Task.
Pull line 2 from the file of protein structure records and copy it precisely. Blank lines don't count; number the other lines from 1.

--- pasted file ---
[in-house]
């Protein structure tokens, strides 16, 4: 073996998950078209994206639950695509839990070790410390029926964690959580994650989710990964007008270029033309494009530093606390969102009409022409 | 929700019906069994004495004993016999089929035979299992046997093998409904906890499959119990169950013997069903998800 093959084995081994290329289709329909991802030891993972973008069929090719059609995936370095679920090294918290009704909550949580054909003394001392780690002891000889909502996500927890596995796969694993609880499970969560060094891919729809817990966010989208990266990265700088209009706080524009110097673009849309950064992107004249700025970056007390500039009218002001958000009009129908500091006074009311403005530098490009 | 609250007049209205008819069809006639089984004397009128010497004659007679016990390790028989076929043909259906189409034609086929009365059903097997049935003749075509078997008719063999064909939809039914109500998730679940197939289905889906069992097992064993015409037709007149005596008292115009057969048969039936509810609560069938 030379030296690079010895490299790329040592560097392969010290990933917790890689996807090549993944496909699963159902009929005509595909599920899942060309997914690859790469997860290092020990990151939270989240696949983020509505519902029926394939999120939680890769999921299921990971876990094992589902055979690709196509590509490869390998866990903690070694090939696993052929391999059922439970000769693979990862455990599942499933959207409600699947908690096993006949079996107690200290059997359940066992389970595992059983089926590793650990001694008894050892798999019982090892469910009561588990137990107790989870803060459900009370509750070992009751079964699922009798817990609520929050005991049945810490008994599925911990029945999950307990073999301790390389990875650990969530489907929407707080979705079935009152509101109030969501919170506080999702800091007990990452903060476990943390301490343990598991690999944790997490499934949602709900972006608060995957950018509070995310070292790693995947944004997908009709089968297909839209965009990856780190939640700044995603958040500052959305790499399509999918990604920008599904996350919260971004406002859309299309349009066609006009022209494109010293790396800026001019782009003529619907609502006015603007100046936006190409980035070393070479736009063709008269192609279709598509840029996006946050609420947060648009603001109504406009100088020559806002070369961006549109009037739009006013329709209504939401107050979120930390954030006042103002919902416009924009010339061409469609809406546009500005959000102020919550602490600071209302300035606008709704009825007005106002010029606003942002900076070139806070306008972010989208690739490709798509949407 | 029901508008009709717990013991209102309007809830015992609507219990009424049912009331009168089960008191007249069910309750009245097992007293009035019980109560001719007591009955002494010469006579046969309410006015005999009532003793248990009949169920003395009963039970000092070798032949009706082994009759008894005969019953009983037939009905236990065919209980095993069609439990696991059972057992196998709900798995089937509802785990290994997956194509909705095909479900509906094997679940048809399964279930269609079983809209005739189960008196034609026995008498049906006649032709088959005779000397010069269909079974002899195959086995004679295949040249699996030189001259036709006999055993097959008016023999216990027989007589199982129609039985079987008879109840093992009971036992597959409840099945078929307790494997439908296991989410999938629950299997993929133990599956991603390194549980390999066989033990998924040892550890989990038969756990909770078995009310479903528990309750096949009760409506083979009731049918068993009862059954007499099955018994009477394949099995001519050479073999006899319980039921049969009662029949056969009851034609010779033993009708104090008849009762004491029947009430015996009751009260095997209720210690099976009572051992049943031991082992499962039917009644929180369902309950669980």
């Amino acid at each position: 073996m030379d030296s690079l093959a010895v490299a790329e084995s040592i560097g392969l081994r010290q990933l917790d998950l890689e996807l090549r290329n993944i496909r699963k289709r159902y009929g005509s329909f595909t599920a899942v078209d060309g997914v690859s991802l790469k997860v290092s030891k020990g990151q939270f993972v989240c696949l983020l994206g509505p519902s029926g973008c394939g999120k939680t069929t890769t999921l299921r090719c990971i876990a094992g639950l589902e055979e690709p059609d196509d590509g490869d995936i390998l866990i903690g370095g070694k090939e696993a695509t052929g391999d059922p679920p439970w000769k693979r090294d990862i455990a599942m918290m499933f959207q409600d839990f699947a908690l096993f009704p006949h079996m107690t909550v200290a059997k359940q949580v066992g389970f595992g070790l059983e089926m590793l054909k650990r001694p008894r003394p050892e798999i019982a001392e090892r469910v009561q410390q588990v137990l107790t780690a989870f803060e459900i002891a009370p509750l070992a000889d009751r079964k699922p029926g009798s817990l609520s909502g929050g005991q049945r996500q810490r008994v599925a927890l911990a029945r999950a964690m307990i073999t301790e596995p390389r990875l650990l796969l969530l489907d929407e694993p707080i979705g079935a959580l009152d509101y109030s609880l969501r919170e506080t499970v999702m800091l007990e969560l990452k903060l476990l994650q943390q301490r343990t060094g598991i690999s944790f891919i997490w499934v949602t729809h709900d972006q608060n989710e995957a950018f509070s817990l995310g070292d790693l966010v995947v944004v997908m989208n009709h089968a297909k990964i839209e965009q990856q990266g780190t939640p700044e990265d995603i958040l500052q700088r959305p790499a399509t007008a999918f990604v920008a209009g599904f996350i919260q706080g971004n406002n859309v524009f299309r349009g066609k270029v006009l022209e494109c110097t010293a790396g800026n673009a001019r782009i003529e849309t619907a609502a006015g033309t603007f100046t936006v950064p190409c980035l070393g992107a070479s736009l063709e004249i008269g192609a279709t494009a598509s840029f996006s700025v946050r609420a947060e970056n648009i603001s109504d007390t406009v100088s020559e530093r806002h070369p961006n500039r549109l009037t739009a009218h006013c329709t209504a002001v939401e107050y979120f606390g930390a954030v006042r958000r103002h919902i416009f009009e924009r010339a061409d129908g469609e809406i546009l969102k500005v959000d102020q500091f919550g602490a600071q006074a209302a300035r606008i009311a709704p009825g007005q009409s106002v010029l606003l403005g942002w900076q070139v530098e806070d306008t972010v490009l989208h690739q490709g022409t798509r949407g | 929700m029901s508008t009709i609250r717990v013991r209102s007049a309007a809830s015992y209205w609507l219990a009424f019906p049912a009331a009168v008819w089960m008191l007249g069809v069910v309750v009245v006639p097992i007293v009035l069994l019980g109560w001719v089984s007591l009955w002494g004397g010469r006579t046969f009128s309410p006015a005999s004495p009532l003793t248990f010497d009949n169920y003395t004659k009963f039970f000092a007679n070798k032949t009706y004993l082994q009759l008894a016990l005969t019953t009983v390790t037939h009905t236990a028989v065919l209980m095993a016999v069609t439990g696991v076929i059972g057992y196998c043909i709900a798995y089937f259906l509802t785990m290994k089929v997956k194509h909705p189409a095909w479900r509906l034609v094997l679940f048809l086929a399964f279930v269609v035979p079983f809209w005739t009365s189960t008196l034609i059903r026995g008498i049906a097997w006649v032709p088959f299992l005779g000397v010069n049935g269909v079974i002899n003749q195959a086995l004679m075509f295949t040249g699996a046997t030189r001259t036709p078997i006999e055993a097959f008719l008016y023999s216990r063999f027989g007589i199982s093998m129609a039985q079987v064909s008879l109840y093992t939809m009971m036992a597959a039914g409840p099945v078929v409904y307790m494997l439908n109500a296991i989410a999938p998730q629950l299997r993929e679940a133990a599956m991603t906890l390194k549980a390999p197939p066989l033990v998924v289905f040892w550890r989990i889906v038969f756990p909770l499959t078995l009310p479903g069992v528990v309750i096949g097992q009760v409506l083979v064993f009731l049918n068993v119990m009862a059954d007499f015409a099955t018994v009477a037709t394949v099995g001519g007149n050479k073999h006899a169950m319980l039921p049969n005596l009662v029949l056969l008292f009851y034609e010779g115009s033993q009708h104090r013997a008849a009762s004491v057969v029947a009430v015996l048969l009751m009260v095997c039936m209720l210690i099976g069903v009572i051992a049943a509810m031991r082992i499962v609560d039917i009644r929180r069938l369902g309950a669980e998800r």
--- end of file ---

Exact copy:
């Protein structure tokens, strides 16, 4: 073996998950078209994206639950695509839990070790410390029926964690959580994650989710990964007008270029033309494009530093606390969102009409022409 | 929700019906069994004495004993016999089929035979299992046997093998409904906890499959119990169950013997069903998800 093959084995081994290329289709329909991802030891993972973008069929090719059609995936370095679920090294918290009704909550949580054909003394001392780690002891000889909502996500927890596995796969694993609880499970969560060094891919729809817990966010989208990266990265700088209009706080524009110097673009849309950064992107004249700025970056007390500039009218002001958000009009129908500091006074009311403005530098490009 | 609250007049209205008819069809006639089984004397009128010497004659007679016990390790028989076929043909259906189409034609086929009365059903097997049935003749075509078997008719063999064909939809039914109500998730679940197939289905889906069992097992064993015409037709007149005596008292115009057969048969039936509810609560069938 030379030296690079010895490299790329040592560097392969010290990933917790890689996807090549993944496909699963159902009929005509595909599920899942060309997914690859790469997860290092020990990151939270989240696949983020509505519902029926394939999120939680890769999921299921990971876990094992589902055979690709196509590509490869390998866990903690070694090939696993052929391999059922439970000769693979990862455990599942499933959207409600699947908690096993006949079996107690200290059997359940066992389970595992059983089926590793650990001694008894050892798999019982090892469910009561588990137990107790989870803060459900009370509750070992009751079964699922009798817990609520929050005991049945810490008994599925911990029945999950307990073999301790390389990875650990969530489907929407707080979705079935009152509101109030969501919170506080999702800091007990990452903060476990943390301490343990598991690999944790997490499934949602709900972006608060995957950018509070995310070292790693995947944004997908009709089968297909839209965009990856780190939640700044995603958040500052959305790499399509999918990604920008599904996350919260971004406002859309299309349009066609006009022209494109010293790396800026001019782009003529619907609502006015603007100046936006190409980035070393070479736009063709008269192609279709598509840029996006946050609420947060648009603001109504406009100088020559806002070369961006549109009037739009006013329709209504939401107050979120930390954030006042103002919902416009924009010339061409469609809406546009500005959000102020919550602490600071209302300035606008709704009825007005106002010029606003942002900076070139806070306008972010989208690739490709798509949407 | 029901508008009709717990013991209102309007809830015992609507219990009424049912009331009168089960008191007249069910309750009245097992007293009035019980109560001719007591009955002494010469006579046969309410006015005999009532003793248990009949169920003395009963039970000092070798032949009706082994009759008894005969019953009983037939009905236990065919209980095993069609439990696991059972057992196998709900798995089937509802785990290994997956194509909705095909479900509906094997679940048809399964279930269609079983809209005739189960008196034609026995008498049906006649032709088959005779000397010069269909079974002899195959086995004679295949040249699996030189001259036709006999055993097959008016023999216990027989007589199982129609039985079987008879109840093992009971036992597959409840099945078929307790494997439908296991989410999938629950299997993929133990599956991603390194549980390999066989033990998924040892550890989990038969756990909770078995009310479903528990309750096949009760409506083979009731049918068993009862059954007499099955018994009477394949099995001519050479073999006899319980039921049969009662029949056969009851034609010779033993009708104090008849009762004491029947009430015996009751009260095997209720210690099976009572051992049943031991082992499962039917009644929180369902309950669980």